# improving a huge double-for cycle

Steven D'Aprano steve at REMOVE-THIS-cybersource.com.au
Thu Sep 18 15:30:47 CEST 2008

```On Thu, 18 Sep 2008 05:25:02 -0700, Alexzive wrote:

> Hello there :) ,
>
> I am a python newbie and need to run following code for a task in an
> external simulation programm called "Abaqus" which makes use of python
> to access the mesh (ensamble of nodes with xy coordinates) of a certain
> geometrical model.
>
> [IN is the starting input containing the nodes to be check, there are
> some double nodes with the same x and y coordinates which need to be
> removed. SN is the output containing such double nodes]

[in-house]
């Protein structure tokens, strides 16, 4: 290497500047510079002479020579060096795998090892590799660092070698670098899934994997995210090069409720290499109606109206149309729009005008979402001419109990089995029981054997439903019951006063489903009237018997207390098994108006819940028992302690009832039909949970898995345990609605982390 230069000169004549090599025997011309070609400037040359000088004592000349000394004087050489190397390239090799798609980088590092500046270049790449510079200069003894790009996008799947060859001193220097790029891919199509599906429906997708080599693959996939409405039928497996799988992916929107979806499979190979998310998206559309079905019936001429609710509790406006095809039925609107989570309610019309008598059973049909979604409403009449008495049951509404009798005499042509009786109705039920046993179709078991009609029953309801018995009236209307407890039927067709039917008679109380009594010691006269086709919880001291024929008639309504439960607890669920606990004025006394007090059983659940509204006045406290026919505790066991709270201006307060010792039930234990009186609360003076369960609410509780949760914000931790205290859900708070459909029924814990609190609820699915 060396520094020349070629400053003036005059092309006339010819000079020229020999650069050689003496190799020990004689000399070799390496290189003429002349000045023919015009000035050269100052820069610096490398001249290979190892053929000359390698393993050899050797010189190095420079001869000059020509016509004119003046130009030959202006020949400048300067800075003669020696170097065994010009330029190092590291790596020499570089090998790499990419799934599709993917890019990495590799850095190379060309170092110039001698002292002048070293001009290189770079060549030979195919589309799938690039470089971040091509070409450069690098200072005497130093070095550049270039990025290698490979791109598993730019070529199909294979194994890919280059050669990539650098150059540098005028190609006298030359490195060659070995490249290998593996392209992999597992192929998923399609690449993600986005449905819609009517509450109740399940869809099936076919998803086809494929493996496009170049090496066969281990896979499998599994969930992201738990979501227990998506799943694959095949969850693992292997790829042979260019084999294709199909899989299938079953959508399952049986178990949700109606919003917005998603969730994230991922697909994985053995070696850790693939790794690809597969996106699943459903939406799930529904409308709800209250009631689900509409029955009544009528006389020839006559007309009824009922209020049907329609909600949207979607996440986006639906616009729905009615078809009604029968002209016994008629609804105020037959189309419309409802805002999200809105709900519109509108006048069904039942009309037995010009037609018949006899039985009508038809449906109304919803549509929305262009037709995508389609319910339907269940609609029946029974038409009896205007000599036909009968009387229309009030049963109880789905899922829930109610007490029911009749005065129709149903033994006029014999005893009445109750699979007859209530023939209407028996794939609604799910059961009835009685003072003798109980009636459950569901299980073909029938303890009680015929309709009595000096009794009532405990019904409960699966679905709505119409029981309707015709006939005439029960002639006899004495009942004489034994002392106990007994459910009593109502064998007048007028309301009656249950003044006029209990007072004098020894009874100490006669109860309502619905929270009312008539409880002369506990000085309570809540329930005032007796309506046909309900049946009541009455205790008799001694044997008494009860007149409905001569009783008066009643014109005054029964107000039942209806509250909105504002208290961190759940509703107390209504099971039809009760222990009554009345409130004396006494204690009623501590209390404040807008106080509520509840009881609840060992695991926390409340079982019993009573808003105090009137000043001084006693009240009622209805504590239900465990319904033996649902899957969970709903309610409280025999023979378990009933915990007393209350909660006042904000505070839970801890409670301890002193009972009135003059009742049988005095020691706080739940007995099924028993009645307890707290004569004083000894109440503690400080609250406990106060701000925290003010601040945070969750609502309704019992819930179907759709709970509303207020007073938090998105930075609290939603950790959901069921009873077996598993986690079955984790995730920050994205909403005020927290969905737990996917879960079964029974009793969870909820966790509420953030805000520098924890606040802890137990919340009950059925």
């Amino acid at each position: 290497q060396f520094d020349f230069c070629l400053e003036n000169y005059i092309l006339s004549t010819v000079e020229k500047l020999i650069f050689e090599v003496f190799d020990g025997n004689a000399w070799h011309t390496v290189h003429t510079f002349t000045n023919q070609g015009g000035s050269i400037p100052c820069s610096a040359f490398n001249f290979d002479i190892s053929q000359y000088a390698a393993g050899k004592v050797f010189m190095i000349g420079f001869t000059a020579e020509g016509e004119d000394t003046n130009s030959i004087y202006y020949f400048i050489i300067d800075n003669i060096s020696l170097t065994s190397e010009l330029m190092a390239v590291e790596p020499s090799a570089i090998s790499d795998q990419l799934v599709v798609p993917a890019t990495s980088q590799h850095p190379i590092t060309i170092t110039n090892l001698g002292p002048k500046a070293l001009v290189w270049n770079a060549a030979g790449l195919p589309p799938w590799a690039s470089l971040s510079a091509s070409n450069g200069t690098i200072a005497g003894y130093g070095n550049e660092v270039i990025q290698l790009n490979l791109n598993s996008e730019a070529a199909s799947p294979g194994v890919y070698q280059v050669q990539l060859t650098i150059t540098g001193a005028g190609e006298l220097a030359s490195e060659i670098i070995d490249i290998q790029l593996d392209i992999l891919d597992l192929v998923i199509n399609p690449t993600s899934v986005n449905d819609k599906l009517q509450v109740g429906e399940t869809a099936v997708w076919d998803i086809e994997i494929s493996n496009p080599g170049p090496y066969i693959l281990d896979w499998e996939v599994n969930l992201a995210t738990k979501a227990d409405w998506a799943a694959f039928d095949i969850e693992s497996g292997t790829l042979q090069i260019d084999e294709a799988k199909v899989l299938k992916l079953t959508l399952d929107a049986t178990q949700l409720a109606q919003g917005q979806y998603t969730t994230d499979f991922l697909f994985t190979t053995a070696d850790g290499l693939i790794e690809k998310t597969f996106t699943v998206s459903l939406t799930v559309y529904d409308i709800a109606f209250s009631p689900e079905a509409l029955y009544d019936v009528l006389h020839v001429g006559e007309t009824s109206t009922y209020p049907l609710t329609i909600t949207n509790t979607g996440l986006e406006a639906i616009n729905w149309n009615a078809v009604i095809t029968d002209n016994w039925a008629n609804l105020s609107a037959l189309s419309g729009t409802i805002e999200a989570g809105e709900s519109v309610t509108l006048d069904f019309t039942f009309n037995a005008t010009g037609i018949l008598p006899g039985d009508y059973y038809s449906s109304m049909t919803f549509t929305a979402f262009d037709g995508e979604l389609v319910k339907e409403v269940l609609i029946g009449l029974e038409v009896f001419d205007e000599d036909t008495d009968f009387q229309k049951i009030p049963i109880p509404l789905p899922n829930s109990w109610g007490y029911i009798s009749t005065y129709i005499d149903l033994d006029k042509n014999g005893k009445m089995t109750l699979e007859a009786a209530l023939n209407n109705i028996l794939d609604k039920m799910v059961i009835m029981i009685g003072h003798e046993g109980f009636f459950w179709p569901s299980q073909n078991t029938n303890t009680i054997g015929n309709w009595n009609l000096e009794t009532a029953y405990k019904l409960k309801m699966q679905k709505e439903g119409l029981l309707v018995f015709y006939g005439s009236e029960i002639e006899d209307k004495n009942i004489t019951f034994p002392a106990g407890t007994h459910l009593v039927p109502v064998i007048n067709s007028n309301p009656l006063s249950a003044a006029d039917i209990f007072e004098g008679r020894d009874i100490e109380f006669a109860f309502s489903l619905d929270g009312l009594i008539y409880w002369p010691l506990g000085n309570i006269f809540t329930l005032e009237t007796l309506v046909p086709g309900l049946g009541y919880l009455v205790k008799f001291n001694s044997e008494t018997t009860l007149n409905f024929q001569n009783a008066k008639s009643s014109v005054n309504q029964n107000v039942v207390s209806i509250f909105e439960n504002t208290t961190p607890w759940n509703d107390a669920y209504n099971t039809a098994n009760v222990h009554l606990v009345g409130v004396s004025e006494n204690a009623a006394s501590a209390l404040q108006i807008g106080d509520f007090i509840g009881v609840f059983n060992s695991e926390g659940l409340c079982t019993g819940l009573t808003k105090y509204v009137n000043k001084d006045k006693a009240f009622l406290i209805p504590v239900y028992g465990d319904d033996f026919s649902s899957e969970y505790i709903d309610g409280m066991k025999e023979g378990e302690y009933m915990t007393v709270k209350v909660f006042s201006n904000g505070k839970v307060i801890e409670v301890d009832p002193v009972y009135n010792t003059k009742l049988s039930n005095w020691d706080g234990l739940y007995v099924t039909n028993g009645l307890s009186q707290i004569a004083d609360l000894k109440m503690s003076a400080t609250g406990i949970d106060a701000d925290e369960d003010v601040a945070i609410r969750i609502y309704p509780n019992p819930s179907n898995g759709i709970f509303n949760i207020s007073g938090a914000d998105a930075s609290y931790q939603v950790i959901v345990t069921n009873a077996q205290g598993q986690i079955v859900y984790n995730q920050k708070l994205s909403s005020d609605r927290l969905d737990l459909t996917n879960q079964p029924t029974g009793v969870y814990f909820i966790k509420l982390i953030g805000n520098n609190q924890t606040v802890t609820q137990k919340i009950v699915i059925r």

>
> Code: Select all
>     for i in range(len(IN)): #scan all elements of the list IN
>       for j in range(len(IN)):
>         if i <> j:
>          if IN[i].coordinates == IN[j].coordinates:
>            if IN[i].coordinates == IN[j].coordinates:
>               SN.append(IN[i].label)

Here's a better version of your algorithm, one which avoids the minor
inefficiencies but keeps the huge inefficiency:

for node1 in IN:
for node2 in IN:
if node1 is not node2:
if node1.coordinates == node2.coordinates:
SN.append(node1.label)

This assumes that node.coordinates is a type where equality is defined.
If they are a tuple or list, that should work fine.

But the huge inefficiency is that you are checking each node not once,
not twice, but 100,000 times! So you have to iterate 10,000,000,000
times, which is going to be slow no matter what you do. Especially in
pure Python.

Here's a better idea: iterate over the list once only:

seen = set()
for node in IN:
coords = tuple(node.coordinates)
if coords in seen:
SN.append(node.label)
else:

Hope this helps.

--
Steven

```